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    Compensation top concern for most physicians, survey says

    More than half of the physicians questioned in the 2013 Physician Practice Preference Survey said compensation is their greatest career concern.

    According to the survey conducted by The Medicus Firm, just 32.8% of physicians were satisfied with their 2012 compensation.

    The rest of the physician pool reported earnings that did not match the workload, except for the minority (2.6%) that were beyond satisfied with their income.

    That’s causing nearly one-third (27.8%) of physicians to consider a career change, according to the survey, which accounted for a total of 2,568 physicians representing 19 specialties in 50 states.

    The problem isn’t just going to disappear, either.

    Almost three-fourths of physicians anticipate that their 2013 income will remain about the same, or decrease from their 2012 earnings.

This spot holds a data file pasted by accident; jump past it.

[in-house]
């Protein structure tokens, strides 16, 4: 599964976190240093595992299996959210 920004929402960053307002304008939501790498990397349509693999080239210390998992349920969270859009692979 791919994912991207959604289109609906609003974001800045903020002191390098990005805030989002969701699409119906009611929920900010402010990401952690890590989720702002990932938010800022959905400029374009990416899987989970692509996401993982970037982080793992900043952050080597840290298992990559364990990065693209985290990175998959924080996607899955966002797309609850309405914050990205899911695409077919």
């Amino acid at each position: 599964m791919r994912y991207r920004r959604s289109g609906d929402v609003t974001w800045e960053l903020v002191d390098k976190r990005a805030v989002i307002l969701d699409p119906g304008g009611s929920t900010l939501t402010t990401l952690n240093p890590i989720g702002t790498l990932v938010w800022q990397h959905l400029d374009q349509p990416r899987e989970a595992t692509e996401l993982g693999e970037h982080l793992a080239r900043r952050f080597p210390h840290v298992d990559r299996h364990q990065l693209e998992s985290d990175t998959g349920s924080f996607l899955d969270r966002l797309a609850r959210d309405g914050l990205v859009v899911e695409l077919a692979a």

What’s the major cause limiting income?

    Thirty percent of physicians say its reimbursement; while just over 12% say the main factor limiting income is changes stemming from healthcare reform.

    For these reasons, nearly one-third (30.7%) of in-practice physicians say that financial reward is the biggest single factor in making a change in practice status. While 24.2% say the quality of the practice is a viable option for change.

    The practice setting that appeals to physicians the most is  single-specialty group/partnership. That option accounts for 28.4% of the in-practice physicians surveyed.

    Although in-practice physicians favor the single-specialty group, 28.1% of in-training physicians prefer to be hospital employed.

    A hospital practice setting does appeal to the in-practice physician, though.

    And the statistics backup that theory.

    About one in every five physicians say they would prefer a hospital setting, while 24.6% of the physicians surveyed said they closed/left private practice, or plan to in 2013, for employment by hospital or health system.

    Other results: 51.6% of physicians will be implementing an electronic health records system, and nearly half (44.6%) will increase working hours.

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